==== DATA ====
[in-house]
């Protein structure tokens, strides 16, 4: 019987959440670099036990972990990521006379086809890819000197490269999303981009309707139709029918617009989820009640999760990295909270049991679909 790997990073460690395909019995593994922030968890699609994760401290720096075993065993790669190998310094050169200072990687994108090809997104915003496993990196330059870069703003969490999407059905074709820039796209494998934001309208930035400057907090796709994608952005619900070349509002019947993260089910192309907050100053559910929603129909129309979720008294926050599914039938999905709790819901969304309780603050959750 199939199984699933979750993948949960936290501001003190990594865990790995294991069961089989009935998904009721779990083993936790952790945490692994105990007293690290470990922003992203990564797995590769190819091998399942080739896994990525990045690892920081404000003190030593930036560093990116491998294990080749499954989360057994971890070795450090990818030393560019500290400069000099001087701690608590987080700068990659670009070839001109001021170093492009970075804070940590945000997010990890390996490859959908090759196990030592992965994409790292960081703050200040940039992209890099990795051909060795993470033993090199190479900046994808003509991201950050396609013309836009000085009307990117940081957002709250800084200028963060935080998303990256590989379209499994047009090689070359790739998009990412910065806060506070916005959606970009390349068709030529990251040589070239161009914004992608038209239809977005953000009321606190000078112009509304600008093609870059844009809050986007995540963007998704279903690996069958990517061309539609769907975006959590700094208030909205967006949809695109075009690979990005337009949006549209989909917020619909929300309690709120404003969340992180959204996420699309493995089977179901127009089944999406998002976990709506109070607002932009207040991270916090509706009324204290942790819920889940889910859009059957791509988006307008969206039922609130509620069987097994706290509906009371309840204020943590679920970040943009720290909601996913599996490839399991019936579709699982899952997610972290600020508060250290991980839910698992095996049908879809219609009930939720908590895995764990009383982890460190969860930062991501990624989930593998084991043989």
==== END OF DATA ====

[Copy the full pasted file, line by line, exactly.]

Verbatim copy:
[in-house]
């Protein structure tokens, strides 16, 4: 019987959440670099036990972990990521006379086809890819000197490269999303981009309707139709029918617009989820009640999760990295909270049991679909 790997990073460690395909019995593994922030968890699609994760401290720096075993065993790669190998310094050169200072990687994108090809997104915003496993990196330059870069703003969490999407059905074709820039796209494998934001309208930035400057907090796709994608952005619900070349509002019947993260089910192309907050100053559910929603129909129309979720008294926050599914039938999905709790819901969304309780603050959750 199939199984699933979750993948949960936290501001003190990594865990790995294991069961089989009935998904009721779990083993936790952790945490692994105990007293690290470990922003992203990564797995590769190819091998399942080739896994990525990045690892920081404000003190030593930036560093990116491998294990080749499954989360057994971890070795450090990818030393560019500290400069000099001087701690608590987080700068990659670009070839001109001021170093492009970075804070940590945000997010990890390996490859959908090759196990030592992965994409790292960081703050200040940039992209890099990795051909060795993470033993090199190479900046994808003509991201950050396609013309836009000085009307990117940081957002709250800084200028963060935080998303990256590989379209499994047009090689070359790739998009990412910065806060506070916005959606970009390349068709030529990251040589070239161009914004992608038209239809977005953000009321606190000078112009509304600008093609870059844009809050986007995540963007998704279903690996069958990517061309539609769907975006959590700094208030909205967006949809695109075009690979990005337009949006549209989909917020619909929300309690709120404003969340992180959204996420699309493995089977179901127009089944999406998002976990709506109070607002932009207040991270916090509706009324204290942790819920889940889910859009059957791509988006307008969206039922609130509620069987097994706290509906009371309840204020943590679920970040943009720290909601996913599996490839399991019936579709699982899952997610972290600020508060250290991980839910698992095996049908879809219609009930939720908590895995764990009383982890460190969860930062991501990624989930593998084991043989």